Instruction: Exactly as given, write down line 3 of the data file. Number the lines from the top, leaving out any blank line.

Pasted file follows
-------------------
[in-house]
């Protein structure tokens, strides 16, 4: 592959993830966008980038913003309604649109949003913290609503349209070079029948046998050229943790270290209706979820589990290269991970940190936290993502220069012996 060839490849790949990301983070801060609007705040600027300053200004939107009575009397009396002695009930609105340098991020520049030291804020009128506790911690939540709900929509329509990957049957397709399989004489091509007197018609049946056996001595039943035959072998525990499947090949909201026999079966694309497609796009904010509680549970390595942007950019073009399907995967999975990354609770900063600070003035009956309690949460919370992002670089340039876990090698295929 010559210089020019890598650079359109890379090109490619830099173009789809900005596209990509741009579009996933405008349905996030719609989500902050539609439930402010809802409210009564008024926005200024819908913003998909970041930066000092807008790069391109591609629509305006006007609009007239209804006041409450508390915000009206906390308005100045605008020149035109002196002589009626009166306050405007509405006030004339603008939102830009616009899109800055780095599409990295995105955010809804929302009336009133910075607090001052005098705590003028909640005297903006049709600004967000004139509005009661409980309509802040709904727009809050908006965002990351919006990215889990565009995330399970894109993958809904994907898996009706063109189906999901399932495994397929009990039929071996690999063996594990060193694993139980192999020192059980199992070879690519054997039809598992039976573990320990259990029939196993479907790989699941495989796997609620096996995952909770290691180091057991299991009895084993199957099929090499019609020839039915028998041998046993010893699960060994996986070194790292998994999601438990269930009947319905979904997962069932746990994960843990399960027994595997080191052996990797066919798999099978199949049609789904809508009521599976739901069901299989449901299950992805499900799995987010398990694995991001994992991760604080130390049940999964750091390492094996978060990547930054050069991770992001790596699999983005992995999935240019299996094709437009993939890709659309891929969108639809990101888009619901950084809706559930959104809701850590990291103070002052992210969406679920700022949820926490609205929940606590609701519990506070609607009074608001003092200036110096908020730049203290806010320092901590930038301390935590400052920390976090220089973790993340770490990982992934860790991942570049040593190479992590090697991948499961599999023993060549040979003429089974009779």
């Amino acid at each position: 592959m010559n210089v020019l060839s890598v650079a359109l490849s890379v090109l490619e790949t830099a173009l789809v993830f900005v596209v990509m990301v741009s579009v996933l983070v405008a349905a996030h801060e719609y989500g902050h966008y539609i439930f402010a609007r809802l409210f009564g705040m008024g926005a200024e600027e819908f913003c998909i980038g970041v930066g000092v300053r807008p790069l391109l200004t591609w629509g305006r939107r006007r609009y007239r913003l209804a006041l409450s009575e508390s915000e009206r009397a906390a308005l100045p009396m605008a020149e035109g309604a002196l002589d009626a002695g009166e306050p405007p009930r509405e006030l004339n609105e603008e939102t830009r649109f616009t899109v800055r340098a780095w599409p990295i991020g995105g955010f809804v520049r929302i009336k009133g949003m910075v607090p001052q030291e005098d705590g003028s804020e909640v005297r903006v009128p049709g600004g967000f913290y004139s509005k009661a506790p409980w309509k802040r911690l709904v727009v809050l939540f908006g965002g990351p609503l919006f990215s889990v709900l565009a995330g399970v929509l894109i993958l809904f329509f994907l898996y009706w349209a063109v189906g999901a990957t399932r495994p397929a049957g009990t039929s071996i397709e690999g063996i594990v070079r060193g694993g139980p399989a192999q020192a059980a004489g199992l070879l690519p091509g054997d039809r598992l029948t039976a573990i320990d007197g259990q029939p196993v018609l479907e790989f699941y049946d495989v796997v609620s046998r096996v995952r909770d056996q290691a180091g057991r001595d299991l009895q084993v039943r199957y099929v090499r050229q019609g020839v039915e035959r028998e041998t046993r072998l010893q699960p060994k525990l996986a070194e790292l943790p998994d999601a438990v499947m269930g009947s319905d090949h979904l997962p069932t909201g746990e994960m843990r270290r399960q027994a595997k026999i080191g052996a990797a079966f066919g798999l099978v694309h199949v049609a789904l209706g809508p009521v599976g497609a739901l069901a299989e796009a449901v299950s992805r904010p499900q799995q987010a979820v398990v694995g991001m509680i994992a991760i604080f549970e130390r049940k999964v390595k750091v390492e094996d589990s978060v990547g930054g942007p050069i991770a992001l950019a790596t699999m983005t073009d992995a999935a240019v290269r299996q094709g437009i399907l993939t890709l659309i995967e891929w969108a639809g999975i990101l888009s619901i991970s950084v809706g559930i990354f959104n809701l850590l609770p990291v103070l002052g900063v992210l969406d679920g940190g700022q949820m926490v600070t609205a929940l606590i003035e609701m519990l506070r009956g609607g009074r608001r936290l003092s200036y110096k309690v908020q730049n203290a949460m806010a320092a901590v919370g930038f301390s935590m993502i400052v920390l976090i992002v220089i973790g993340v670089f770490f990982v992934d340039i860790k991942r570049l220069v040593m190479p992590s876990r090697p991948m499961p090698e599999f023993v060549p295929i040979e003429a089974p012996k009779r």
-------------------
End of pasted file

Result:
């Amino acid at each position: 592959m010559n210089v020019l060839s890598v650079a359109l490849s890379v090109l490619e790949t830099a173009l789809v993830f900005v596209v990509m990301v741009s579009v996933l983070v405008a349905a996030h801060e719609y989500g902050h966008y539609i439930f402010a609007r809802l409210f009564g705040m008024g926005a200024e600027e819908f913003c998909i980038g970041v930066g000092v300053r807008p790069l391109l200004t591609w629509g305006r939107r006007r609009y007239r913003l209804a006041l409450s009575e508390s915000e009206r009397a906390a308005l100045p009396m605008a020149e035109g309604a002196l002589d009626a002695g009166e306050p405007p009930r509405e006030l004339n609105e603008e939102t830009r649109f616009t899109v800055r340098a780095w599409p990295i991020g995105g955010f809804v520049r929302i009336k009133g949003m910075v607090p001052q030291e005098d705590g003028s804020e909640v005297r903006v009128p049709g600004g967000f913290y004139s509005k009661a506790p409980w309509k802040r911690l709904v727009v809050l939540f908006g965002g990351p609503l919006f990215s889990v709900l565009a995330g399970v929509l894109i993958l809904f329509f994907l898996y009706w349209a063109v189906g999901a990957t399932r495994p397929a049957g009990t039929s071996i397709e690999g063996i594990v070079r060193g694993g139980p399989a192999q020192a059980a004489g199992l070879l690519p091509g054997d039809r598992l029948t039976a573990i320990d007197g259990q029939p196993v018609l479907e790989f699941y049946d495989v796997v609620s046998r096996v995952r909770d056996q290691a180091g057991r001595d299991l009895q084993v039943r199957y099929v090499r050229q019609g020839v039915e035959r028998e041998t046993r072998l010893q699960p060994k525990l996986a070194e790292l943790p998994d999601a438990v499947m269930g009947s319905d090949h979904l997962p069932t909201g746990e994960m843990r270290r399960q027994a595997k026999i080191g052996a990797a079966f066919g798999l099978v694309h199949v049609a789904l209706g809508p009521v599976g497609a739901l069901a299989e796009a449901v299950s992805r904010p499900q799995q987010a979820v398990v694995g991001m509680i994992a991760i604080f549970e130390r049940k999964v390595k750091v390492e094996d589990s978060v990547g930054g942007p050069i991770a992001l950019a790596t699999m983005t073009d992995a999935a240019v290269r299996q094709g437009i399907l993939t890709l659309i995967e891929w969108a639809g999975i990101l888009s619901i991970s950084v809706g559930i990354f959104n809701l850590l609770p990291v103070l002052g900063v992210l969406d679920g940190g700022q949820m926490v600070t609205a929940l606590i003035e609701m519990l506070r009956g609607g009074r608001r936290l003092s200036y110096k309690v908020q730049n203290a949460m806010a320092a901590v919370g930038f301390s935590m993502i400052v920390l976090i992002v220089i973790g993340v670089f770490f990982v992934d340039i860790k991942r570049l220069v040593m190479p992590s876990r090697p991948m499961p090698e599999f023993v060549p295929i040979e003429a089974p012996k009779r």